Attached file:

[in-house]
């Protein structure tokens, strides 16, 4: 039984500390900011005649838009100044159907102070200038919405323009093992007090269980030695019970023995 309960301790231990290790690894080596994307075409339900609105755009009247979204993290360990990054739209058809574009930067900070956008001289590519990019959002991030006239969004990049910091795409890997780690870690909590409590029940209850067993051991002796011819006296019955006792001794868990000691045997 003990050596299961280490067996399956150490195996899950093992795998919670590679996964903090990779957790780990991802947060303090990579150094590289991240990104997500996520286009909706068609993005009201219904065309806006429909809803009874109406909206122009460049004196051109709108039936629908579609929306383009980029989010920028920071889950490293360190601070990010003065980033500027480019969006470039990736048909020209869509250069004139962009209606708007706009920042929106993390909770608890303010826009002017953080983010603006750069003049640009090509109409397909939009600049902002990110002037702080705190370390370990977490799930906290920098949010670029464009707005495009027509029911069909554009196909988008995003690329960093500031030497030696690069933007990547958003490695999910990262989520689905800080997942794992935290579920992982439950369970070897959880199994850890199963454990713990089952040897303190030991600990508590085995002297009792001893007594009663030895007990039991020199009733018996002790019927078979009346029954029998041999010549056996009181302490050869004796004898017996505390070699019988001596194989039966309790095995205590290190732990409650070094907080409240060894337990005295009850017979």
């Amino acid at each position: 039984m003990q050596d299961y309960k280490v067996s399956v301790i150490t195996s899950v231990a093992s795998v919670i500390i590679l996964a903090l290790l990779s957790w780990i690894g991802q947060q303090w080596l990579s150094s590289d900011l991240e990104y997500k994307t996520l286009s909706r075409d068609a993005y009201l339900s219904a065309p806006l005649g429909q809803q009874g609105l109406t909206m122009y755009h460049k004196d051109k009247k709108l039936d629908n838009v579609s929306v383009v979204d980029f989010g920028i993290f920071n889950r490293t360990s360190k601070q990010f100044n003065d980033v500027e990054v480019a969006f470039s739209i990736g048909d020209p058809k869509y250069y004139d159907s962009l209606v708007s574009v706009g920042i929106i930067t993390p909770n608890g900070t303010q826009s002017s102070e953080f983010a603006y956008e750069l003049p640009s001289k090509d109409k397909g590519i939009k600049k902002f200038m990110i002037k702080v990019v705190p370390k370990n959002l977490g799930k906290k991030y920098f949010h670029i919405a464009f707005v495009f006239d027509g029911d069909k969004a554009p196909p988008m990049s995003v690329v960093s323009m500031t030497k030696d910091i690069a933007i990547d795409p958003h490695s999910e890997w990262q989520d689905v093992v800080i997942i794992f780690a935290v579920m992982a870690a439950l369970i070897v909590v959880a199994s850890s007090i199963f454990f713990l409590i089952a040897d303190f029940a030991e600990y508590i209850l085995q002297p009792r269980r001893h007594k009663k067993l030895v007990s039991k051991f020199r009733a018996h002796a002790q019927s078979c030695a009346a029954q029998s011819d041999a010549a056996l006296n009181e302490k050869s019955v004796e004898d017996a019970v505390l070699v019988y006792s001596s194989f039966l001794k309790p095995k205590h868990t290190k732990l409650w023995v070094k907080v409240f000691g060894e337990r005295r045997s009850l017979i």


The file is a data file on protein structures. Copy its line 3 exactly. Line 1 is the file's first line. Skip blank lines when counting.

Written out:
């Amino acid at each position: 039984m003990q050596d299961y309960k280490v067996s399956v301790i150490t195996s899950v231990a093992s795998v919670i500390i590679l996964a903090l290790l990779s957790w780990i690894g991802q947060q303090w080596l990579s150094s590289d900011l991240e990104y997500k994307t996520l286009s909706r075409d068609a993005y009201l339900s219904a065309p806006l005649g429909q809803q009874g609105l109406t909206m122009y755009h460049k004196d051109k009247k709108l039936d629908n838009v579609s929306v383009v979204d980029f989010g920028i993290f920071n889950r490293t360990s360190k601070q990010f100044n003065d980033v500027e990054v480019a969006f470039s739209i990736g048909d020209p058809k869509y250069y004139d159907s962009l209606v708007s574009v706009g920042i929106i930067t993390p909770n608890g900070t303010q826009s002017s102070e953080f983010a603006y956008e750069l003049p640009s001289k090509d109409k397909g590519i939009k600049k902002f200038m990110i002037k702080v990019v705190p370390k370990n959002l977490g799930k906290k991030y920098f949010h670029i919405a464009f707005v495009f006239d027509g029911d069909k969004a554009p196909p988008m990049s995003v690329v960093s323009m500031t030497k030696d910091i690069a933007i990547d795409p958003h490695s999910e890997w990262q989520d689905v093992v800080i997942i794992f780690a935290v579920m992982a870690a439950l369970i070897v909590v959880a199994s850890s007090i199963f454990f713990l409590i089952a040897d303190f029940a030991e600990y508590i209850l085995q002297p009792r269980r001893h007594k009663k067993l030895v007990s039991k051991f020199r009733a018996h002796a002790q019927s078979c030695a009346a029954q029998s011819d041999a010549a056996l006296n009181e302490k050869s019955v004796e004898d017996a019970v505390l070699v019988y006792s001596s194989f039966l001794k309790p095995k205590h868990t290190k732990l409650w023995v070094k907080v409240f000691g060894e337990r005295r045997s009850l017979i």